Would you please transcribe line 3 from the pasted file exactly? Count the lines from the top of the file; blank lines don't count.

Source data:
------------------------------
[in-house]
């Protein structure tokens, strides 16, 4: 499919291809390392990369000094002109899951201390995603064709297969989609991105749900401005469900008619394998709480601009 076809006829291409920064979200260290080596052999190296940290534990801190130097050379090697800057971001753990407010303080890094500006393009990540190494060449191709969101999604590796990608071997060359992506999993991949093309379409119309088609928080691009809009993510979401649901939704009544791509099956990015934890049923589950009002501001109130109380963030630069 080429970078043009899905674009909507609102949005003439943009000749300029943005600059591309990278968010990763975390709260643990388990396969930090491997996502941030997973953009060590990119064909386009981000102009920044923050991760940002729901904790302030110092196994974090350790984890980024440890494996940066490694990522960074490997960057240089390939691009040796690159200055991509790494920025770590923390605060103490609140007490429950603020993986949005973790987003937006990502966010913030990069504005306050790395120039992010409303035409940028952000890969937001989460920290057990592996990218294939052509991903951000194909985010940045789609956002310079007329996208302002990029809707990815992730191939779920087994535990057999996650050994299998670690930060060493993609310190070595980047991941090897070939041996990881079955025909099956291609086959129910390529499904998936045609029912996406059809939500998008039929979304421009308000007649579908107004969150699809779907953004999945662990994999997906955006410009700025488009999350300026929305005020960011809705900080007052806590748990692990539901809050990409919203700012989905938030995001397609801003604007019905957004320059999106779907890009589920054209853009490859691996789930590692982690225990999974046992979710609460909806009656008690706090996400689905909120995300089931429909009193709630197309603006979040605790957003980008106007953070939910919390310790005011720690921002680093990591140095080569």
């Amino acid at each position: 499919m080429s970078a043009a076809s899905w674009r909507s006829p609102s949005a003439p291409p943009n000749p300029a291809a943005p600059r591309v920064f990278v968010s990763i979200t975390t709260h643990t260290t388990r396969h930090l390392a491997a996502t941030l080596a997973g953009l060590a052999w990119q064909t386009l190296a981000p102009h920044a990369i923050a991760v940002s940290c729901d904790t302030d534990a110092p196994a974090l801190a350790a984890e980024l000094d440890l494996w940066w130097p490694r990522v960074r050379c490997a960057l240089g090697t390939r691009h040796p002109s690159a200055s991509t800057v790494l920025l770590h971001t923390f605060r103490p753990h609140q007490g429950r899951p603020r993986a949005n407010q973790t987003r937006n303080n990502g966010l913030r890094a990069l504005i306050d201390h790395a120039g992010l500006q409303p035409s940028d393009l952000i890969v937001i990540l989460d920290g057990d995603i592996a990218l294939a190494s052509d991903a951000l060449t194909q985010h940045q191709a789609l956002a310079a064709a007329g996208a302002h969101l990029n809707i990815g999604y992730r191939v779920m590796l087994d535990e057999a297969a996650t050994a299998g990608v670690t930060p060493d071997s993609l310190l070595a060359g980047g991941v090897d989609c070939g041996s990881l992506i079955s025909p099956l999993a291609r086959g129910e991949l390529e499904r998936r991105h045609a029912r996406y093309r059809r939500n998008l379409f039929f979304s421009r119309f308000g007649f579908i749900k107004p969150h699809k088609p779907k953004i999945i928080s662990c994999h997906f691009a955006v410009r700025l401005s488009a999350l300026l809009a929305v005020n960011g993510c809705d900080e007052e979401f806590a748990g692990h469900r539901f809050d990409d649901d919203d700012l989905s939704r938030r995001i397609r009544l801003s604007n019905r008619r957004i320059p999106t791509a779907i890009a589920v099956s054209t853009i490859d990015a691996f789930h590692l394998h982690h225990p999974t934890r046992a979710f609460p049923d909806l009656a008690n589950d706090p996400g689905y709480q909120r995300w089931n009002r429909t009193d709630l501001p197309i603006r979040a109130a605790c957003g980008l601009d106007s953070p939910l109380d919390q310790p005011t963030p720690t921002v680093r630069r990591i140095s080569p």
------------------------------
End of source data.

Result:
């Amino acid at each position: 499919m080429s970078a043009a076809s899905w674009r909507s006829p609102s949005a003439p291409p943009n000749p300029a291809a943005p600059r591309v920064f990278v968010s990763i979200t975390t709260h643990t260290t388990r396969h930090l390392a491997a996502t941030l080596a997973g953009l060590a052999w990119q064909t386009l190296a981000p102009h920044a990369i923050a991760v940002s940290c729901d904790t302030d534990a110092p196994a974090l801190a350790a984890e980024l000094d440890l494996w940066w130097p490694r990522v960074r050379c490997a960057l240089g090697t390939r691009h040796p002109s690159a200055s991509t800057v790494l920025l770590h971001t923390f605060r103490p753990h609140q007490g429950r899951p603020r993986a949005n407010q973790t987003r937006n303080n990502g966010l913030r890094a990069l504005i306050d201390h790395a120039g992010l500006q409303p035409s940028d393009l952000i890969v937001i990540l989460d920290g057990d995603i592996a990218l294939a190494s052509d991903a951000l060449t194909q985010h940045q191709a789609l956002a310079a064709a007329g996208a302002h969101l990029n809707i990815g999604y992730r191939v779920m590796l087994d535990e057999a297969a996650t050994a299998g990608v670690t930060p060493d071997s993609l310190l070595a060359g980047g991941v090897d989609c070939g041996s990881l992506i079955s025909p099956l999993a291609r086959g129910e991949l390529e499904r998936r991105h045609a029912r996406y093309r059809r939500n998008l379409f039929f979304s421009r119309f308000g007649f579908i749900k107004p969150h699809k088609p779907k953004i999945i928080s662990c994999h997906f691009a955006v410009r700025l401005s488009a999350l300026l809009a929305v005020n960011g993510c809705d900080e007052e979401f806590a748990g692990h469900r539901f809050d990409d649901d919203d700012l989905s939704r938030r995001i397609r009544l801003s604007n019905r008619r957004i320059p999106t791509a779907i890009a589920v099956s054209t853009i490859d990015a691996f789930h590692l394998h982690h225990p999974t934890r046992a979710f609460p049923d909806l009656a008690n589950d706090p996400g689905y709480q909120r995300w089931n009002r429909t009193d709630l501001p197309i603006r979040a109130a605790c957003g980008l601009d106007s953070p939910l109380d919390q310790p005011t963030p720690t921002v680093r630069r990591i140095s080569p």